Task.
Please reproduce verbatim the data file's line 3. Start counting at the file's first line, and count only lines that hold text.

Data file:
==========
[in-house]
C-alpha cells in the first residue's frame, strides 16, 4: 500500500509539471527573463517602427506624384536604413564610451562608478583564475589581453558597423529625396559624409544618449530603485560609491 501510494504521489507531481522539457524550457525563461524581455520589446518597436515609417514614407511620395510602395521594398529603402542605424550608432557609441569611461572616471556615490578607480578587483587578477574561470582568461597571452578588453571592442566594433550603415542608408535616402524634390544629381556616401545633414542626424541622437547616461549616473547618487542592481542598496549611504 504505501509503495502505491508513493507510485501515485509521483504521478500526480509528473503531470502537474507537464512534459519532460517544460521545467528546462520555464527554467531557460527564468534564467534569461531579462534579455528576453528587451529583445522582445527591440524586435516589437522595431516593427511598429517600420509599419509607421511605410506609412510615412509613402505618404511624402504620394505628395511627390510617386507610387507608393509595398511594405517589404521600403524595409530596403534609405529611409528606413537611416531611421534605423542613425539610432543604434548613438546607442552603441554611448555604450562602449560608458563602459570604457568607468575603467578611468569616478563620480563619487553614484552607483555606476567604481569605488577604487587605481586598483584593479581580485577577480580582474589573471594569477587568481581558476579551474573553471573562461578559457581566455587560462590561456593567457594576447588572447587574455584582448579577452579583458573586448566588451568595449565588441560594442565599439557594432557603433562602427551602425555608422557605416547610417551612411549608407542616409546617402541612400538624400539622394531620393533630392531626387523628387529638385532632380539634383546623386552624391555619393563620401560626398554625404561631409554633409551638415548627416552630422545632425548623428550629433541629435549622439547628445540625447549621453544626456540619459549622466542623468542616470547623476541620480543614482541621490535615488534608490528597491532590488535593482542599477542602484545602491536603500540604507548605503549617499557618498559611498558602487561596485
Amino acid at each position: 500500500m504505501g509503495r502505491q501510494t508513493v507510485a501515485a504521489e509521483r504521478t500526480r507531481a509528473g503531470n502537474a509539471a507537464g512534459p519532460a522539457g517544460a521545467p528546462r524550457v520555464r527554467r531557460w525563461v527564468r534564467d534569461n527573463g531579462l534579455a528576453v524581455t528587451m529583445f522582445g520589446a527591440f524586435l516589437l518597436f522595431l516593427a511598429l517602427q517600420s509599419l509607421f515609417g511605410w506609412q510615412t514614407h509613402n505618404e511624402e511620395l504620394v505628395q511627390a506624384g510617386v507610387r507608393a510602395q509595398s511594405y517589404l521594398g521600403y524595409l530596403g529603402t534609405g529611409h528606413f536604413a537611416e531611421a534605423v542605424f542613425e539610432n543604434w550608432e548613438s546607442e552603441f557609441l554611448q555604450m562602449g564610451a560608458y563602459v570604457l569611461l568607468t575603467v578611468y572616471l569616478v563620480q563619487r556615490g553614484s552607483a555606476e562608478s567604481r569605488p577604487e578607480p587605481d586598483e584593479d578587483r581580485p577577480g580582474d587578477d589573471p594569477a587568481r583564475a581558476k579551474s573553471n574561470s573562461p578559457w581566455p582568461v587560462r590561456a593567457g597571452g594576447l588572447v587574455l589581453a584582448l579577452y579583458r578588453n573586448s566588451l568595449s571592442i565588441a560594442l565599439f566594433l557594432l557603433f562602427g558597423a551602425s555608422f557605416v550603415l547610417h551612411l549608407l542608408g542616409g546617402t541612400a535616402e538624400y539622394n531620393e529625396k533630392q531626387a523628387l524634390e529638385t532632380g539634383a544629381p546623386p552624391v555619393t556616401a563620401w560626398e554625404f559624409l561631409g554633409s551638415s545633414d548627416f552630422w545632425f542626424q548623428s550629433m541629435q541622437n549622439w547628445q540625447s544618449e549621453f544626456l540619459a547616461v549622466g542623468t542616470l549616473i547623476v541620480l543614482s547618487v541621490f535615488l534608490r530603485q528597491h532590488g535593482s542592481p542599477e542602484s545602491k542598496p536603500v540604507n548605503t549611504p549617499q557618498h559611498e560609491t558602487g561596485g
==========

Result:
Amino acid at each position: 500500500m504505501g509503495r502505491q501510494t508513493v507510485a501515485a504521489e509521483r504521478t500526480r507531481a509528473g503531470n502537474a509539471a507537464g512534459p519532460a522539457g517544460a521545467p528546462r524550457v520555464r527554467r531557460w525563461v527564468r534564467d534569461n527573463g531579462l534579455a528576453v524581455t528587451m529583445f522582445g520589446a527591440f524586435l516589437l518597436f522595431l516593427a511598429l517602427q517600420s509599419l509607421f515609417g511605410w506609412q510615412t514614407h509613402n505618404e511624402e511620395l504620394v505628395q511627390a506624384g510617386v507610387r507608393a510602395q509595398s511594405y517589404l521594398g521600403y524595409l530596403g529603402t534609405g529611409h528606413f536604413a537611416e531611421a534605423v542605424f542613425e539610432n543604434w550608432e548613438s546607442e552603441f557609441l554611448q555604450m562602449g564610451a560608458y563602459v570604457l569611461l568607468t575603467v578611468y572616471l569616478v563620480q563619487r556615490g553614484s552607483a555606476e562608478s567604481r569605488p577604487e578607480p587605481d586598483e584593479d578587483r581580485p577577480g580582474d587578477d589573471p594569477a587568481r583564475a581558476k579551474s573553471n574561470s573562461p578559457w581566455p582568461v587560462r590561456a593567457g597571452g594576447l588572447v587574455l589581453a584582448l579577452y579583458r578588453n573586448s566588451l568595449s571592442i565588441a560594442l565599439f566594433l557594432l557603433f562602427g558597423a551602425s555608422f557605416v550603415l547610417h551612411l549608407l542608408g542616409g546617402t541612400a535616402e538624400y539622394n531620393e529625396k533630392q531626387a523628387l524634390e529638385t532632380g539634383a544629381p546623386p552624391v555619393t556616401a563620401w560626398e554625404f559624409l561631409g554633409s551638415s545633414d548627416f552630422w545632425f542626424q548623428s550629433m541629435q541622437n549622439w547628445q540625447s544618449e549621453f544626456l540619459a547616461v549622466g542623468t542616470l549616473i547623476v541620480l543614482s547618487v541621490f535615488l534608490r530603485q528597491h532590488g535593482s542592481p542599477e542602484s545602491k542598496p536603500v540604507n548605503t549611504p549617499q557618498h559611498e560609491t558602487g561596485g